Energy Projects

NELHA Energy Distribution

HOST PARK is home to a variety of renewable R&D and demonstration energy projects. Clients are also encouraged to use commercial solar power and other renewable technologies.  Read more on the various projects below.


MOE TowerOCEAN THERMAL ENERGY CONVERSION (OTEC).   HOST has established itself as a leading test facility for OTEC technology since 1974. Closed and open cycle systems, as well as onshore and offshore systems which aim to produce electricity using the temperature difference between cool deep and warm shallow sea water have been built and tested by various groups including the University of Hawaii, Lockheed Martin, Makai Ocean Engineering, and the US Navy. Projects have been funded over the years by the US National Science Foundation (NSF), the US Office of Naval Research (ONR), the Pacific International Center for High Technology Research (PICHTR), the US Department of Energy (DOE), the State of Hawaii and from private sources. HOST was the site of the first net energy producing OTEC plant. The park also operated a 250kW plant for 6 years in the 1990’s. More recently, Makai Ocean Engineering completed the construction of a heat exchanger test facility in 2011 and has since received funding to install a 100 kW turbine which will be connected to the HOST park research campus micro grid. NELHA is currently finalizing lease negotiations with OTEC International LLC for a 1 MW OTEC facility at HOST Park.

Sopogy_GatewayCONCENTRATED SOLAR POWER (CSP) concentrates solar thermal energy into a small area to heat a working fluid which then in turn can drive a heat engine to produce power. HOST Park’s high insolation and warm year round climate make it an ideal site for the demonstration of new CSP technology. Keahole Solar Power established its first pilot plant at HOST in 2007 to demonstrate novel concentrating solar panels that could withstand storms and thermal energy storage systems.


SolfocusPHOTOVOLTAICS (PV) converts solar radiation to electricity using semiconductors. Various solar companies have taken advantage of HOST’s prime location and tested innovative PV systems. Concentrating photovoltaic pioneer, Solfocus examined the effect of marine environments on their CPV systems. HOST is the site of a new solar test bed funded by the National Renewable Energy Laboratory (NREL). The test bed will allow to compare various solar modules’ power generation and incorporation into a real world electrical grid with state of the art power monitors. Many HOST clients take advantage of the ideal insolation and close to 1.5MW of commercial PV is either installed or will be operational in the very near future.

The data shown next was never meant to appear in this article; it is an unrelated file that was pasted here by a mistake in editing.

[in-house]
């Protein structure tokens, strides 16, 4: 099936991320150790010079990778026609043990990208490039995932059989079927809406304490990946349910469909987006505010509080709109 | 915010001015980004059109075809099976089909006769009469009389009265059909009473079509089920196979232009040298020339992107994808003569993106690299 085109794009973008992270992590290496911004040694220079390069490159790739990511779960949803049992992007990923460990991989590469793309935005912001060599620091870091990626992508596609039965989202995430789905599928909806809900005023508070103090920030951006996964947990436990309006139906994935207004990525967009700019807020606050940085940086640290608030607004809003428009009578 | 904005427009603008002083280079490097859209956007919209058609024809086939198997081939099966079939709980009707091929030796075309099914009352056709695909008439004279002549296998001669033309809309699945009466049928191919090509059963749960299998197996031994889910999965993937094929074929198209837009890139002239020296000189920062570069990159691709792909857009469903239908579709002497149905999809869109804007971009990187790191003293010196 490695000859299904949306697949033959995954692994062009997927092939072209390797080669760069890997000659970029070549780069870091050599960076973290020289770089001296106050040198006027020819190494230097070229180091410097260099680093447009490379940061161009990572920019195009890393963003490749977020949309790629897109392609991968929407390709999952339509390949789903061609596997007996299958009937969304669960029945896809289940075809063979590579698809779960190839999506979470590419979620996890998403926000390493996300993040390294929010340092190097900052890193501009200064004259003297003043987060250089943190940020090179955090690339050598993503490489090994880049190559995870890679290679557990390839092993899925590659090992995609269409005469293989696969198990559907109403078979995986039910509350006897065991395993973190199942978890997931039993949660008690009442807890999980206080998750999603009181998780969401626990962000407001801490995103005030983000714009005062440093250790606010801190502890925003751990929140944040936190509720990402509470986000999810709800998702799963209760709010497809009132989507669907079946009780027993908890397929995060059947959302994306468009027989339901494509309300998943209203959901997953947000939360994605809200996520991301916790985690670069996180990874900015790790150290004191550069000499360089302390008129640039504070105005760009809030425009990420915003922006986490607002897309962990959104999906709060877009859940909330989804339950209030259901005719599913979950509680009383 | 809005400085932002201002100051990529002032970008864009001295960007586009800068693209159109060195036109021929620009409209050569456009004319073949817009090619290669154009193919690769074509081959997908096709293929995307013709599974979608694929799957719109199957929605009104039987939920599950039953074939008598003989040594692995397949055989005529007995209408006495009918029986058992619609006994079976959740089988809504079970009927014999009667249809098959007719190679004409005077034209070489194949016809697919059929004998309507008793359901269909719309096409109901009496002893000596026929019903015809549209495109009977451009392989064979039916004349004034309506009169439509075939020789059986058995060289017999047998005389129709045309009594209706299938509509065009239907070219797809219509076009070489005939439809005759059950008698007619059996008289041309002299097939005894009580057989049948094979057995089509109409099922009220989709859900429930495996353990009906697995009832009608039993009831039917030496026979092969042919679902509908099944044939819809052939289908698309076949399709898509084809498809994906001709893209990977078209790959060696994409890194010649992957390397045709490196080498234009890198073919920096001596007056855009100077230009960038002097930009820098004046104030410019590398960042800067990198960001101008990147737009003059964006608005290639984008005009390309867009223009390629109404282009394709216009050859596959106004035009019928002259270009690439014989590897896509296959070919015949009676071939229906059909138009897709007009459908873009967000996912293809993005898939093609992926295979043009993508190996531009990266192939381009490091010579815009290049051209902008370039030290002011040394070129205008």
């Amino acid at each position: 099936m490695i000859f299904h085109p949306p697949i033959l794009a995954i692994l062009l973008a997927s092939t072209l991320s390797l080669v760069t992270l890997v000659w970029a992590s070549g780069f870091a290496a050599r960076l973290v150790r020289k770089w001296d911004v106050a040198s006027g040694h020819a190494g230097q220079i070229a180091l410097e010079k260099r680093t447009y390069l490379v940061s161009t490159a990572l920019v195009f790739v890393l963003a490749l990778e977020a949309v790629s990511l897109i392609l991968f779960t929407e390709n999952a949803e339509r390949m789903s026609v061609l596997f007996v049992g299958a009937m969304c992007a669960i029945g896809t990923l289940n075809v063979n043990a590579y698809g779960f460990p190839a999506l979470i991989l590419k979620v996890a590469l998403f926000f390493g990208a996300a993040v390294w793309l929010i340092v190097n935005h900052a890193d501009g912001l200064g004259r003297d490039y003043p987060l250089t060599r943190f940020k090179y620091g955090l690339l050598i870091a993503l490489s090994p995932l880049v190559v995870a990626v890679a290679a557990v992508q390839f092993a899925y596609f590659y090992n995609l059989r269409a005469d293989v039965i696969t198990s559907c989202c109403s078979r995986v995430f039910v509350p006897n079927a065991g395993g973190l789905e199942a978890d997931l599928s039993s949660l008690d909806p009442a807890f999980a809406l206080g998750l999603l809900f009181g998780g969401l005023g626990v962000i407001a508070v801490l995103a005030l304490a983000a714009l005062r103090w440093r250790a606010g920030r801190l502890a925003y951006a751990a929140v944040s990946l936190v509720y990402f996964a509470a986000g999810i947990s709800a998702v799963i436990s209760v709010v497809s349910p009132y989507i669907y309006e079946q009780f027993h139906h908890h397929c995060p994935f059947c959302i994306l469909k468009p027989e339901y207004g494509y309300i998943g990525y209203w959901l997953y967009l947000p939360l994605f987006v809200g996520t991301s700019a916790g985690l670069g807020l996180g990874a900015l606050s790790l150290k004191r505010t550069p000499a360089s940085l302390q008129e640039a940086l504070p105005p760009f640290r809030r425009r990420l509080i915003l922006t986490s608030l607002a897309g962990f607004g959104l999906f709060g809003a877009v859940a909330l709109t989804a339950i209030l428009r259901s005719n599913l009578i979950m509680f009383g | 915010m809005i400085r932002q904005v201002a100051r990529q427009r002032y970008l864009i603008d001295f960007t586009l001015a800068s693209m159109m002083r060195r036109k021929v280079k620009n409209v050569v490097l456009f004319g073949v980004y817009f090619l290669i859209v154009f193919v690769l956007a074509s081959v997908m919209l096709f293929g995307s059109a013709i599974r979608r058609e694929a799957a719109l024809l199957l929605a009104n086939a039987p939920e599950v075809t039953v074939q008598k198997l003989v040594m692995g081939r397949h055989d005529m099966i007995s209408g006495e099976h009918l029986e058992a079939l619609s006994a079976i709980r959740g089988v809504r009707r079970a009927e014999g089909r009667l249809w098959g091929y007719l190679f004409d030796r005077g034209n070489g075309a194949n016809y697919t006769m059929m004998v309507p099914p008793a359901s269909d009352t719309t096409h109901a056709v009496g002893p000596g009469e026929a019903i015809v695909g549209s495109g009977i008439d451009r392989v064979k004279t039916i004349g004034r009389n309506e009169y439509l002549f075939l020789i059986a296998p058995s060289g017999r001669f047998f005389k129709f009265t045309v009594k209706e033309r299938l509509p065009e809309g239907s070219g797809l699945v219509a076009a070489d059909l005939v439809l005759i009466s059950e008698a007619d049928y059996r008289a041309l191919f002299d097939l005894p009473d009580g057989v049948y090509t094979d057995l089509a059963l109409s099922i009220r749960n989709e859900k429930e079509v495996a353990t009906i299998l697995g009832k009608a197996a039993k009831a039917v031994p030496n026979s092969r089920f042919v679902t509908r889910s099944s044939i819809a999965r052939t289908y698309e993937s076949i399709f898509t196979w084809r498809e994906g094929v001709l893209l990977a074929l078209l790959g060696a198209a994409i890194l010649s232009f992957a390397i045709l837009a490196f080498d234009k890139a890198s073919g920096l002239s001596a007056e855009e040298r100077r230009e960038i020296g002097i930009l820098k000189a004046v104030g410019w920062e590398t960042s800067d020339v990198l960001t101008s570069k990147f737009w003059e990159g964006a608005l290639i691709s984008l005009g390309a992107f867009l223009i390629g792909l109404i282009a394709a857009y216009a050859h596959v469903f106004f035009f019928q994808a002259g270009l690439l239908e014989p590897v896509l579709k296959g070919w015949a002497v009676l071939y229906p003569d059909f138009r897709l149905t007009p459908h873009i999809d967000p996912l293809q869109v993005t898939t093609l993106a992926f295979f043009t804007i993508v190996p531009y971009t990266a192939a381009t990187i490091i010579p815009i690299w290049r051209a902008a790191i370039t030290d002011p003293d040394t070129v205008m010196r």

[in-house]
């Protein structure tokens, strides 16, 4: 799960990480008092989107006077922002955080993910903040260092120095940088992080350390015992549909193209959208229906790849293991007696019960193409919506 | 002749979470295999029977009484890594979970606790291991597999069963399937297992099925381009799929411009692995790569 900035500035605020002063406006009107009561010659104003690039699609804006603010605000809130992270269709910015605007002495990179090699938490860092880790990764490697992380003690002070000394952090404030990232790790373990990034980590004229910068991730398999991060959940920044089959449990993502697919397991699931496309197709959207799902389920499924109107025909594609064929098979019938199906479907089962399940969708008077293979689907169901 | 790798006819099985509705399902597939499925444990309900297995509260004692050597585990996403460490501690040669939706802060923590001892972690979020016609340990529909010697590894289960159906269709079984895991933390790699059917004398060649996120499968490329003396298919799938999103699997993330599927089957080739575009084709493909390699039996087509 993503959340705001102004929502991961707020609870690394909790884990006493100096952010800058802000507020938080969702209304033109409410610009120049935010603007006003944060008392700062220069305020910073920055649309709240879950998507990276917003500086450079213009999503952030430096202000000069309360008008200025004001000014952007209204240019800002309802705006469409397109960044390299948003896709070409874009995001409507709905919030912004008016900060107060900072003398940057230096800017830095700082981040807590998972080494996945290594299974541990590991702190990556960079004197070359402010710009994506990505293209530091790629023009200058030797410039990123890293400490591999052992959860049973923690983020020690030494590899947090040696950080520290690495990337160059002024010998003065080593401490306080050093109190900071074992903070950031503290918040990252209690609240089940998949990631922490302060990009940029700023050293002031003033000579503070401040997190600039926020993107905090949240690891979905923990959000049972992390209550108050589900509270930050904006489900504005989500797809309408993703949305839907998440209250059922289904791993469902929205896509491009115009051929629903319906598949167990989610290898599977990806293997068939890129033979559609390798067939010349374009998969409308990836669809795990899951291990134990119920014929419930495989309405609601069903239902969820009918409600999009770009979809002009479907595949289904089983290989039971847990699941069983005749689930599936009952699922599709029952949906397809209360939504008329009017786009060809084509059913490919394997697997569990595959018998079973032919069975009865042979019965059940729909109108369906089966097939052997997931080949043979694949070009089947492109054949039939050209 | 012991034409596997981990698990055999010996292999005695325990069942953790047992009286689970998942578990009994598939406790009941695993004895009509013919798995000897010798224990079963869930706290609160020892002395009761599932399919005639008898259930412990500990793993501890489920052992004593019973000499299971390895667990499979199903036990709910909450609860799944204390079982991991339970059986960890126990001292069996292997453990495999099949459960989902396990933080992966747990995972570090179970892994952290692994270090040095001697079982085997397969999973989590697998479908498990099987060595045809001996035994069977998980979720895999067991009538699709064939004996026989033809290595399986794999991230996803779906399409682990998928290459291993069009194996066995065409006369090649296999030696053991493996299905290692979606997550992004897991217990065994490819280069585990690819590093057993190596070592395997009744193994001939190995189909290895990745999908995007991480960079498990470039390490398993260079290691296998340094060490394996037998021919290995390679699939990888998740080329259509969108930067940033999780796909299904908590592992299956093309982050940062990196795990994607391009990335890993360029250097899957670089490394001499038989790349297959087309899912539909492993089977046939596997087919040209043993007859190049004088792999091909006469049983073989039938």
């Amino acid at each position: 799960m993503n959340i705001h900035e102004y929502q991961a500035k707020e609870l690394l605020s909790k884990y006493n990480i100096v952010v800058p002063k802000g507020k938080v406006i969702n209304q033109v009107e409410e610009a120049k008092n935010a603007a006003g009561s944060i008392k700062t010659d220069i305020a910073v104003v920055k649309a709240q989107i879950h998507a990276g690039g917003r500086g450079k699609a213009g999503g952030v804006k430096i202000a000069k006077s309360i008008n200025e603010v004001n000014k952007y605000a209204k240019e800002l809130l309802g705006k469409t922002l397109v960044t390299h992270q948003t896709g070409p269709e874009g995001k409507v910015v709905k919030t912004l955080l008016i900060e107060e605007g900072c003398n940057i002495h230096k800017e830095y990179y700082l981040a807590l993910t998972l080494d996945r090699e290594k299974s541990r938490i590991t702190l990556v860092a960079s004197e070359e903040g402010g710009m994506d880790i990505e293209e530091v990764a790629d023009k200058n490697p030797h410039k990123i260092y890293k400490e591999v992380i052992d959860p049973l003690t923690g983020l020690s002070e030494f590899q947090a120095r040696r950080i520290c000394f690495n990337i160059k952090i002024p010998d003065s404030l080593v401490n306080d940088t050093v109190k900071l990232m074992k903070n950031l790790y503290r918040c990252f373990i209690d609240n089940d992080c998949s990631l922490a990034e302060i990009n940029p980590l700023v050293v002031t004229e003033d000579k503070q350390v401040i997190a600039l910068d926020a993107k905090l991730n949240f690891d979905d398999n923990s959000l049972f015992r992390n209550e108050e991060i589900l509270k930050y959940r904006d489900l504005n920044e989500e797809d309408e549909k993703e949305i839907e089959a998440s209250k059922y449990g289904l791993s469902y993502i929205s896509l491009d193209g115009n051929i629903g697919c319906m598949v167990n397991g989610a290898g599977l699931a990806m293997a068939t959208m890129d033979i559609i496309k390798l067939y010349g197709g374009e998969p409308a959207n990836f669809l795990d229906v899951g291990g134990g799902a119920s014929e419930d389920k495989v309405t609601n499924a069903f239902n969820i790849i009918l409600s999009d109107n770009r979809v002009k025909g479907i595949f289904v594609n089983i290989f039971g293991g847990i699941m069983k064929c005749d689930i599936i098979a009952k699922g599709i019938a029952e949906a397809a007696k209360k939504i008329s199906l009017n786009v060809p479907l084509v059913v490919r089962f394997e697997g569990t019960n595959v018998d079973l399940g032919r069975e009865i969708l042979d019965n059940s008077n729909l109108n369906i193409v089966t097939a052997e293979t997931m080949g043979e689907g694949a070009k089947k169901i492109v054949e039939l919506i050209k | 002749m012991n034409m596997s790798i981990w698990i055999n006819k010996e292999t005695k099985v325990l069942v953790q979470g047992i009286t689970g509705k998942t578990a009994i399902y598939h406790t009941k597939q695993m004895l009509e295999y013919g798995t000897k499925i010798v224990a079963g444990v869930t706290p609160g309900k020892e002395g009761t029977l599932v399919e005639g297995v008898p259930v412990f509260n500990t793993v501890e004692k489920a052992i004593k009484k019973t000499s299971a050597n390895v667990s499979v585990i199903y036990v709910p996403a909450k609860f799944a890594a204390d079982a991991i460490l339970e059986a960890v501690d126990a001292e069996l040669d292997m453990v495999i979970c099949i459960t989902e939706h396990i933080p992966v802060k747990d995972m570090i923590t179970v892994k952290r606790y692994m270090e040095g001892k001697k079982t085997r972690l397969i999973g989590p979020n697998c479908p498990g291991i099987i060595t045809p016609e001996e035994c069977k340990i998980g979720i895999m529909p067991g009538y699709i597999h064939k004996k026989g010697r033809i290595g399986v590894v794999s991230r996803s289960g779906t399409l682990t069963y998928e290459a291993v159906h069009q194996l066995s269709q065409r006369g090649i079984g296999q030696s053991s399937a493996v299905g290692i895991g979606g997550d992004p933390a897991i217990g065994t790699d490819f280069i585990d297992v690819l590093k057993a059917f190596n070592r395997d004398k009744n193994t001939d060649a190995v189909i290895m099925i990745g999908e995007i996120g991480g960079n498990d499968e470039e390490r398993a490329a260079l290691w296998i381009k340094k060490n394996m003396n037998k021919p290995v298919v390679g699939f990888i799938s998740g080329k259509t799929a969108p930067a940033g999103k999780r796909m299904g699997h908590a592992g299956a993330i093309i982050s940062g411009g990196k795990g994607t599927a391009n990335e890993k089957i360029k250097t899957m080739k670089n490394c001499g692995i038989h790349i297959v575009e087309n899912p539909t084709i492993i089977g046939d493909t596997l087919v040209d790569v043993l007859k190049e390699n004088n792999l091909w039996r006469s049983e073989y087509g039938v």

Cyan pondsBIOFUELS. Microalgae are the earth’s most productive and sustainable plants. HOST is one of the best places in the world to grow microalgae and consequently is home to leaders in the field of microalgae production and biofuels R&D. Over $100 million has been invested in Cellana LLC‘s 6 acre state of the art demonstration plant at HOST Park.


Mera SWACSEA WATER AIR CONDITIONNING (SWAC) uses cold deep seawater to cool buildings. In general,  the seawater is passed through a heat exchanger and the resulting cooled air is delivered to the buildings. The very first real world SWAC system was developed at HOST park. But the technology is now used throughout the world including Sweden, Netherlands, Canada, and New York. All of NELHA’s administrative buildings are cooled by sea water. Many of NELHA’s clients also take advantage of the significant savings provided by a SWAC system and have installed their own.

Bldgs AB 300dpiGATEWAY. The award winning LEED platinum Gateway building is located at the entrance of Facility.  The building, which features photovoltaics, SWAC, and innovative structural designs, provides space to convene and educate. It is used by the Friends of NELHA to educate the general public on green sustainable building practices, renewable energy and NELHA’s activities.

SCADA mockupRESEARCH CAMPUS ENERGY GRID, STORAGE AND MICROGRID. NELHA is working to develop the research campus micro grid. The electric grid components include a 1 MW Genset backup system, a variety of renewables (solar and OTEC), 24/7 pumps stations,  multiple business loads and a SCADA system. Several Ocean Compressed Air Energy Storage (OCAES) projects have been proposed and would complement the micro grid functionality.